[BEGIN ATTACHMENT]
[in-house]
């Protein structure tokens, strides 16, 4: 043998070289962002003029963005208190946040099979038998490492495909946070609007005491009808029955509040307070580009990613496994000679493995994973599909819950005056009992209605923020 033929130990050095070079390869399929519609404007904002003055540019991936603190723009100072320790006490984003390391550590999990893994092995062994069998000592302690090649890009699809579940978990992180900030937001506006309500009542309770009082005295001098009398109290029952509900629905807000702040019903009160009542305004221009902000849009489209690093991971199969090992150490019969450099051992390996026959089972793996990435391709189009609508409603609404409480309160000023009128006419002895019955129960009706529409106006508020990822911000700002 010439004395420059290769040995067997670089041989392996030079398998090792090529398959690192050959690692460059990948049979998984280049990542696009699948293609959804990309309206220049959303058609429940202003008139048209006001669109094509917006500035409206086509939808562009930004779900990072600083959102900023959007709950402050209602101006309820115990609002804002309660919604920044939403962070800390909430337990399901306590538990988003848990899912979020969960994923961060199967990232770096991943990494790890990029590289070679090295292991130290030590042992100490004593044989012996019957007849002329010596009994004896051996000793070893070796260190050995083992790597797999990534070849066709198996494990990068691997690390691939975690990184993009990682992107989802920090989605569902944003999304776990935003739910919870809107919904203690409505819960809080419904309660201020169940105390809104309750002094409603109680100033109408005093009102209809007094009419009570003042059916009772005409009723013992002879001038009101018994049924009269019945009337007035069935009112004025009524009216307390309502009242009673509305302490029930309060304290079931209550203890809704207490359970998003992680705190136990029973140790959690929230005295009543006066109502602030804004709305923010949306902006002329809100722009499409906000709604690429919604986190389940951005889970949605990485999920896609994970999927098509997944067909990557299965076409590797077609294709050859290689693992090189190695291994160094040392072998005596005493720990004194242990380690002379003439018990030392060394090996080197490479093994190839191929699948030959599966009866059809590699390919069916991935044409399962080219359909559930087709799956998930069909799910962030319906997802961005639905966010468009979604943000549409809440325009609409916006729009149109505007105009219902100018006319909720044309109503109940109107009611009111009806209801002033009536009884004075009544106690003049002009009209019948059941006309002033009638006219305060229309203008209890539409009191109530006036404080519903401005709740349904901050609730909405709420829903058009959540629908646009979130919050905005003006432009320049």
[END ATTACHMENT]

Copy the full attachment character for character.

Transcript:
[in-house]
């Protein structure tokens, strides 16, 4: 043998070289962002003029963005208190946040099979038998490492495909946070609007005491009808029955509040307070580009990613496994000679493995994973599909819950005056009992209605923020 033929130990050095070079390869399929519609404007904002003055540019991936603190723009100072320790006490984003390391550590999990893994092995062994069998000592302690090649890009699809579940978990992180900030937001506006309500009542309770009082005295001098009398109290029952509900629905807000702040019903009160009542305004221009902000849009489209690093991971199969090992150490019969450099051992390996026959089972793996990435391709189009609508409603609404409480309160000023009128006419002895019955129960009706529409106006508020990822911000700002 010439004395420059290769040995067997670089041989392996030079398998090792090529398959690192050959690692460059990948049979998984280049990542696009699948293609959804990309309206220049959303058609429940202003008139048209006001669109094509917006500035409206086509939808562009930004779900990072600083959102900023959007709950402050209602101006309820115990609002804002309660919604920044939403962070800390909430337990399901306590538990988003848990899912979020969960994923961060199967990232770096991943990494790890990029590289070679090295292991130290030590042992100490004593044989012996019957007849002329010596009994004896051996000793070893070796260190050995083992790597797999990534070849066709198996494990990068691997690390691939975690990184993009990682992107989802920090989605569902944003999304776990935003739910919870809107919904203690409505819960809080419904309660201020169940105390809104309750002094409603109680100033109408005093009102209809007094009419009570003042059916009772005409009723013992002879001038009101018994049924009269019945009337007035069935009112004025009524009216307390309502009242009673509305302490029930309060304290079931209550203890809704207490359970998003992680705190136990029973140790959690929230005295009543006066109502602030804004709305923010949306902006002329809100722009499409906000709604690429919604986190389940951005889970949605990485999920896609994970999927098509997944067909990557299965076409590797077609294709050859290689693992090189190695291994160094040392072998005596005493720990004194242990380690002379003439018990030392060394090996080197490479093994190839191929699948030959599966009866059809590699390919069916991935044409399962080219359909559930087709799956998930069909799910962030319906997802961005639905966010468009979604943000549409809440325009609409916006729009149109505007105009219902100018006319909720044309109503109940109107009611009111009806209801002033009536009884004075009544106690003049002009009209019948059941006309002033009638006219305060229309203008209890539409009191109530006036404080519903401005709740349904901050609730909405709420829903058009959540629908646009979130919050905005003006432009320049």